I was recently reminded of an interesting theory with regards to the Origin of Life, so I thought I'd share it here. Should be interesting (and
tongue in the cheek) to Evolutionists, philosophers and those interested in E.T. life. Beware: There will be mention of "poop".
It's a very short essay by Sir Arthur C. Clarke (best known for his participation in the writing of "2001: A Space Odyssey" and his interest in
space travel, also called "prophet of the space age" by some).
Toilets of the Gods
Or: The Colonisation of Space
By Sir Arthur C. Clarke
Space scientists recently completed an examination of orbital debris, recovered after circling the Earth for several years. They discovered that much
of it was coated with a thin film of what was delicately described as "fecal matter", attributed to astronaut's sloppy sanitation.
This may solve one of the mysteries of life's origin on Earth: it seems to have arisen almost as soon as conditions were favorable, and not after the
billions of years of molecular trial and error required by what Isaac Asimov called the "unblind working of chance."
Obviously, organized life-forms need have occurred only once in this Galaxy, if the very first space-faring civilization was as careless about the
environment as we are. Years ago, Hoyle and Wickramasinghe suggested that life had a cosmic, and not terrestrial, origin. They may be right, though
not precisely in the way they imagined. It's a humbling thought that we may have arisen from dumped sewage; the first chapter of Genesis would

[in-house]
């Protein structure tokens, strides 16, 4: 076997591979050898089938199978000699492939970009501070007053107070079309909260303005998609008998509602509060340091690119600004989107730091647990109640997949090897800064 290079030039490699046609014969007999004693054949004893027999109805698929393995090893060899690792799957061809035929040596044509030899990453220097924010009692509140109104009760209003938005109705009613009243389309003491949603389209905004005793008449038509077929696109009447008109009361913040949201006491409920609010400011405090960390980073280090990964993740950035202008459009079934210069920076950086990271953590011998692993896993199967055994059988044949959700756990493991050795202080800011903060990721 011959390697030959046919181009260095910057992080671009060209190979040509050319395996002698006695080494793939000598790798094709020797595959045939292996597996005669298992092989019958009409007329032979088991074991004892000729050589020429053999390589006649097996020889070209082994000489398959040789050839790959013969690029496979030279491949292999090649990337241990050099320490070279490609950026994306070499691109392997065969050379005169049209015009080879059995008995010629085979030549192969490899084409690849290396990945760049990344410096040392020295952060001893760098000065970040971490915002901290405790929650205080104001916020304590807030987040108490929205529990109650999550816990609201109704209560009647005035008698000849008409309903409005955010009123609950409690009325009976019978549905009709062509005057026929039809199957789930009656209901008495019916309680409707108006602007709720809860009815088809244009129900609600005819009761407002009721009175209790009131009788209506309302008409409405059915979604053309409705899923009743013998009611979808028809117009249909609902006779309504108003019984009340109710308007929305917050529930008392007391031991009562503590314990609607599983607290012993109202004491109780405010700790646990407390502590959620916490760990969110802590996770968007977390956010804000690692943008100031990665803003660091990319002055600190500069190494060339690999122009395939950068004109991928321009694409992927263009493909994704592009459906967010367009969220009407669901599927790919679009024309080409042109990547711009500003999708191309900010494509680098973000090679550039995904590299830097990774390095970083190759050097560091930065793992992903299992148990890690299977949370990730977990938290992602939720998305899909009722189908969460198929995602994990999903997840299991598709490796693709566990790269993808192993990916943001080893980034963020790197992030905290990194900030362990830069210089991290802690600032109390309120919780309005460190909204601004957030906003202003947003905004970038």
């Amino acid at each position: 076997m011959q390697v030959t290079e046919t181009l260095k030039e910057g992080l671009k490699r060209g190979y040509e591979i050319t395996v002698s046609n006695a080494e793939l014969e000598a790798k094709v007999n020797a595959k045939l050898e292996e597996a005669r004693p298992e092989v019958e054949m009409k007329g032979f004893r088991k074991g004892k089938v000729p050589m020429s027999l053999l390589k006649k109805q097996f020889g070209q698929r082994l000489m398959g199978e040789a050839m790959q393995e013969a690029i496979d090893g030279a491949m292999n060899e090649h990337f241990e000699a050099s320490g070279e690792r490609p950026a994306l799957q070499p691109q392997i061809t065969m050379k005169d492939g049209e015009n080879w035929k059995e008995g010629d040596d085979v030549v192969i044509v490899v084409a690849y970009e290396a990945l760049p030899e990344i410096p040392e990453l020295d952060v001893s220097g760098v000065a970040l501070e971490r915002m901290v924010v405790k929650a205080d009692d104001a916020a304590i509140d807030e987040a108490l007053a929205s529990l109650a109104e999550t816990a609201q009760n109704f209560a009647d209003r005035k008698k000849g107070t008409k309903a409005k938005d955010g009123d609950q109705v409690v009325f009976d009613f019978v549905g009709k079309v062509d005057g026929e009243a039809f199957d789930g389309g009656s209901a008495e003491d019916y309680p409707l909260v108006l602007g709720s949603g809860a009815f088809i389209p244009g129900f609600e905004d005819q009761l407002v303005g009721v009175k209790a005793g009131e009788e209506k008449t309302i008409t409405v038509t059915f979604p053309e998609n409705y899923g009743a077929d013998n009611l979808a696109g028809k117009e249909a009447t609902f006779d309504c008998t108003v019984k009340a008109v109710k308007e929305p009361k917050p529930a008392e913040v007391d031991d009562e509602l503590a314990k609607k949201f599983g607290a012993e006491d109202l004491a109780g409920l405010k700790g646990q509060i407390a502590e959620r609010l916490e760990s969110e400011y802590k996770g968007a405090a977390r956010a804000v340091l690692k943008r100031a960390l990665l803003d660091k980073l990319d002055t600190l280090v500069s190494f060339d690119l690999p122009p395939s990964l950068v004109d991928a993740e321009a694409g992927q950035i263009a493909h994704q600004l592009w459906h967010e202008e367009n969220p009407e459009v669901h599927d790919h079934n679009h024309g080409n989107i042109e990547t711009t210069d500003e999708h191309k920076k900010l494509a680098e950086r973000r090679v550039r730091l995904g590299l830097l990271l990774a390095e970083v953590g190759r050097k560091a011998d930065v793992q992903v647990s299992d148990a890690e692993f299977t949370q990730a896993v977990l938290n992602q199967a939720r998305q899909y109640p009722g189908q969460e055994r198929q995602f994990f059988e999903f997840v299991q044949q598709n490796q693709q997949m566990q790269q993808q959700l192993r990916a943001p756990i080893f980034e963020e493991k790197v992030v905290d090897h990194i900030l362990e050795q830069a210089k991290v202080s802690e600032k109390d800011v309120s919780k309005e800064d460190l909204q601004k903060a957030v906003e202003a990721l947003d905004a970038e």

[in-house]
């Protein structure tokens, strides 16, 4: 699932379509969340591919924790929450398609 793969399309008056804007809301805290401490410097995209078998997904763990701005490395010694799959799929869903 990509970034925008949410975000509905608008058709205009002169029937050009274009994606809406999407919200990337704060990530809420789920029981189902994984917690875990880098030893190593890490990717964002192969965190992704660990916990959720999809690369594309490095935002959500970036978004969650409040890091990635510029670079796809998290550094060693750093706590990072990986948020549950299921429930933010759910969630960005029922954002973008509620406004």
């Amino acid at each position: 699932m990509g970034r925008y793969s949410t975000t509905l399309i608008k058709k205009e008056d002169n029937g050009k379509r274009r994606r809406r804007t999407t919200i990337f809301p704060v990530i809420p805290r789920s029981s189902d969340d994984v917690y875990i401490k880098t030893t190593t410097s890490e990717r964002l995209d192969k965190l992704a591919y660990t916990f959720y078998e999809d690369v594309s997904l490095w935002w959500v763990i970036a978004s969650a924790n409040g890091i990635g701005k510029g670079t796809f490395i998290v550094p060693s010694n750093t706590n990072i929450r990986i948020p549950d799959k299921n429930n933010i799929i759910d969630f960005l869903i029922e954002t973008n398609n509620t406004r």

certainly require drastic revision.
On the other hand, if - as some philosophers have suggested- this Earth does indeed harbor the only life in the Universe, that deplorable state of
affairs is now being rectified. We may draw some consolation - I hesitate to say inspiration - from the fact that our descendants are already on their
way to the stars.
But we certainly would not recognize them, and it might be tactless to ask exactly how they got there.
From the book "Greetings, Carbon-Based Bipeds!", copied from Open
So, basically it's a take on Hoyle and Wickramasinghe's theory that suggests that life on earth began as a virus that hitched a ride on a meteorite.
Only Arthur C Clarke suggests that life began as bacteria in "space poop"...
So, a couple of billion years ago a couple of beings from another planet were cruising about in their little space ship. One of them had a number two,
and the result was ejected into space. The poop immediately froze, and slowly drifted through space for thousands of years, and finally ended up in
the gravitational field of earth and landed somewhere wet and slimy. The poop thawed letting loose the bacteria frozen inside. Ta da! Life on
It may be silly and gross, but it's hardly a worse theory than any of the existing theories on
. And hardly far-fetched if you consider the fact that our own astronauts have been
sending their poop into space for years now.
Fecal matter, meanwhile, often gets packed up and cast off from the space station with other trash in capsules that burn up in the atmosphere,
As a matter of fact a lot of our space toys are covered with a thin film of poop...
... In 1986, the Soviet Union built the Mir space station, which had a bathroom with a toilet that vented the waste out into space. By the time
space officials were retiring Mir in 2001, the space station's solar panels had lost about 40 percent of their effectiveness, Roberts said.
"They realized that a large part of the damage to these solar panels was frozen urine floating in space at very high speeds," Roberts told his
Perhaps in a million years Neil Armstrong's poop will be the beginning of life on another planet?
I don't really care for the theory one way or the other - as I said - a good a theory as any other, and we'll never know the answer for a fact, will
we? I do however think it's quite funny to imagine that we may have originated from an alien's poop. Perhaps I wish it was so, then I could tell
people not to take themselves so seriously - they originated from poop.